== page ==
The alternative writing from the POV of the two leads gives us the perspective of seeing each situation more fully. As a composite of the experiences of the key people involved.

Bateman’s writing is masterful. I actually experienced the feeling known as "hair standing on end" when Corrie experiences the invisible entity beside her in the house. Bateman succeeded in creeping me out with her descriptions of spooky phenomena, building the required tension in the atmosphere even as chairs rock on their own, doors slam, and Corrie gets the sudden feeling that she is not alone in the room – they are all there. And yet this novel is much more than a mere ghost story. Those expecting to be spooked out completely will be very disappointed.

This is essentially a novel about faith and sounds a clear warning against messing around with the dark arts. Bateman reiterates, through Eli’s conviction and Corrie’s experiences in the house, that His Name is enough.

Bateman’s style of writing is fluid and beautiful, and there are many times when you feel a lump in your throat. Especially when she writes about the mural that Corrie paints as an apology for Eli or the reconciliation between Corrie and Jarrod’s parents. There were a number of tricky issues that were handled well. The selfishness, cowardice and cruelty that were part of Jarrod’s character, the Jarrod that Corrie never knew; the strength of Corrie’s gift for painting are but a few examples.

The only place where the writing falters ever so slightly is when Eli and Corrie have put the evil out of their lives and are free to contemplate a new life together. Thankfully, this romantic interlude comes at the close of a book that is well worth the time it takes to read it.

I received this book for free from WaterBrook Multnomah Publishing Group for this review.

Much Ado About Milestones

Nothing, I am convinced, brings out the competitive spirit in new parents as does the clocking of milestones by their children.

Unfortunately for me, both La Niña and El Niño were late bloomers in the first fifteen months of their lives. They got their first tooth late. They started walking late. They didn’t sit up until much after they had turned seven months old.

The Husband remained calm in the face of the delays, and tried to relieve my anxieties. He insisted that all things would happen when they had to and that there never was a case of a child not having any teeth. He added that those who have a head start in the running department don’t necessarily become accomplished athletes. But I worried. And I prayed.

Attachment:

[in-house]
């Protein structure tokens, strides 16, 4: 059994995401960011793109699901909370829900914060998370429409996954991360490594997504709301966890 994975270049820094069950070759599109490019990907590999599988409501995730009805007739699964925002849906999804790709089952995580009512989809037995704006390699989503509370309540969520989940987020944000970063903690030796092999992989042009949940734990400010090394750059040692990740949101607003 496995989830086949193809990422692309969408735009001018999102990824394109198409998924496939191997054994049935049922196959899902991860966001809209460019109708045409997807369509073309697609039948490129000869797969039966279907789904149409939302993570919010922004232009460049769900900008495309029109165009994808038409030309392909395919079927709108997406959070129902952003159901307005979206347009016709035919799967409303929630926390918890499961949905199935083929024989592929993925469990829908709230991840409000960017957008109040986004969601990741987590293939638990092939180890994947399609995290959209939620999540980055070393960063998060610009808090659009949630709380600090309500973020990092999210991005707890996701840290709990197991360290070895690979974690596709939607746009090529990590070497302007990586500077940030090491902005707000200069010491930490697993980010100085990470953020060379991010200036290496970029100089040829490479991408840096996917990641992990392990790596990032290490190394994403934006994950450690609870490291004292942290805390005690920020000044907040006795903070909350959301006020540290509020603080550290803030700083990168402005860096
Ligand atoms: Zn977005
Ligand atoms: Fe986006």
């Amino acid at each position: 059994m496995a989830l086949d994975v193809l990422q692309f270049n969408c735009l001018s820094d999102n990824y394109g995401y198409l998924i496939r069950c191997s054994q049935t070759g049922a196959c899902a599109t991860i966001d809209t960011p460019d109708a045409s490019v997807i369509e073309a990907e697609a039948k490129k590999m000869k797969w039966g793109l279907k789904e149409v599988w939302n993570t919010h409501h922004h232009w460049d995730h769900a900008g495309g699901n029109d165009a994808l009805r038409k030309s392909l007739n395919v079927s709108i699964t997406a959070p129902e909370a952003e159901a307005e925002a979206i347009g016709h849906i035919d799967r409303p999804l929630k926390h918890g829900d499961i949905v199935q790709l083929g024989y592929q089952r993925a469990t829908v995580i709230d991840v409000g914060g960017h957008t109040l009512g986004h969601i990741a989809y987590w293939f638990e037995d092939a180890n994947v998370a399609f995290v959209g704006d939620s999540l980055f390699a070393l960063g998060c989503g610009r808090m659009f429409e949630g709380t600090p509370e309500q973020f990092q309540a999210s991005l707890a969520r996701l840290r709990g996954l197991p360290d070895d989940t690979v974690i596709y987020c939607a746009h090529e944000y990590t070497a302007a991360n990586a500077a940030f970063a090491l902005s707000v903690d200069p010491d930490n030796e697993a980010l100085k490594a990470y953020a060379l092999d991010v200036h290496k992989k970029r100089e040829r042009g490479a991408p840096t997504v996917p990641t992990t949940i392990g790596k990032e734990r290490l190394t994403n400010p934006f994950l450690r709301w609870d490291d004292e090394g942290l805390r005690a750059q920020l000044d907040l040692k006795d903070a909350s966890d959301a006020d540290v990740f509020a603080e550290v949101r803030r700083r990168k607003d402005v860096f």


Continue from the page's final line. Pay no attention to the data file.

Both my children also skipped the crawling stage entirely. Instead, they preferred to move forward on their rears, using their hands to propel themselves forward. La Niña pitched camp at sitting position for a long time, then did the rear-onward act, and then finally began to cruise around using the furniture and the walls for support. She began to walk independently exactly one month after her first birthday. El Niño sat around for a long time, then moved forward exactly as his sister had done.
I agonized over it. There always seemed to be someone or the other waiting to remind me that their own children had started flipping over onto the belly at 3 months, sat up at 5 months and started running at 7 months of age. My futile attempts to remind them that there was a range of months, not one magical day, during which children could ‘normally’ attain milestones met with derision because their kids had clocked those positions at the beginning of the range. I even weaned myself off Facebook to avoid seeing the videos and photos of the exploits of other mothers’ super-endowed children.
Some people tried to be helpful. They ventured the suggestion that maybe La Niña and El Niño both had very heavy heads, making it difficult for them to bear the weight on their thin legs. The Husband, ever the optimist, beamed with pleasure, reminding me the way Sherlock Holmes had reminded Dr Watson in The Blue Carbuncle – “A man with so large a head must have something in it.”
Eventually El Niño skipped the intervening milestones to start walking. Of course, he would walk if we walked backwards, holding both his hands in ours, and led him on. But the confident walk came a week short of the day he completed 16 months of age.